Data-gathering strategies for social-behavioural research about participatory geographical information system use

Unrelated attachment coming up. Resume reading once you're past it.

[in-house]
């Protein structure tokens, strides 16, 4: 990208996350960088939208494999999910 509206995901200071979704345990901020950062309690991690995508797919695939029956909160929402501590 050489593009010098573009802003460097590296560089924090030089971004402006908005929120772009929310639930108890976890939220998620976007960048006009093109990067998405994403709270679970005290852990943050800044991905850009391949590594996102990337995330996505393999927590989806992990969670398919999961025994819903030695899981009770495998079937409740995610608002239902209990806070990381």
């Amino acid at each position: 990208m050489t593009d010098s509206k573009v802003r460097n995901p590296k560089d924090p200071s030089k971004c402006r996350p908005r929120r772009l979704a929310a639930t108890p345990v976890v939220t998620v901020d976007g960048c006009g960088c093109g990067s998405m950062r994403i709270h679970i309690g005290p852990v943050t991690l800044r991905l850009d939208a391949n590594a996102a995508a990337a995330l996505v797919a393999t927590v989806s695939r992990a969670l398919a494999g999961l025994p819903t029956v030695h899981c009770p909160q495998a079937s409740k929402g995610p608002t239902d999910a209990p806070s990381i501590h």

Studies about geographical information systems (GIS) use contribute to geographic information science through critical evaluation of the concepts embedded in GIS tools. Social-behavioural studies about group use of GIS help us to understand the social implications of GIS because groups are fundamental units underlying intra-organizational, organization-wide, and inter-organizational activity in society. When group communication technology is integrated with basic GIS capabilities an enhanced version of GIS called 'participatory GIS' (PGIS) is created. Group use of PGIS technology can be studied by sampling social-behavioural events during human-computer-human interaction. Social-behavioural research about PGIS use requires an informed balance among three research domains—substantive, theoretical, and methodological—if we are to make balanced progress in participatory geographical information science associated with the critical evaluation of GIS use. In this paper, we draw from our research on GIS-supported collaborative decision making about land use and resource planning and a conceptual framework called Enhanced Adaptive Structuration Theory. We develop a new framework for understanding choices among data-gathering strategies for social-behavioural studies about PGIS use. The framework for data-gathering strategies is composed of two dimensions. One dimension is the level of induced control in social-behavioural relations during GIS use in a research setting. The other is the amount of pre- or post-structuring of variables embedded in data-collection techniques. Several common datagathering strategies, e.g. laboratory experiment, field experiment, case study, and field survey, are differentiated in terms of those dimensions. Objectives for empirical research are used to compare and contrast the data-gathering strategies. This framework helps researchers understand the trade-offs among various data-gathering strategies as the core of research designs for critical evaluations of PGIS use.
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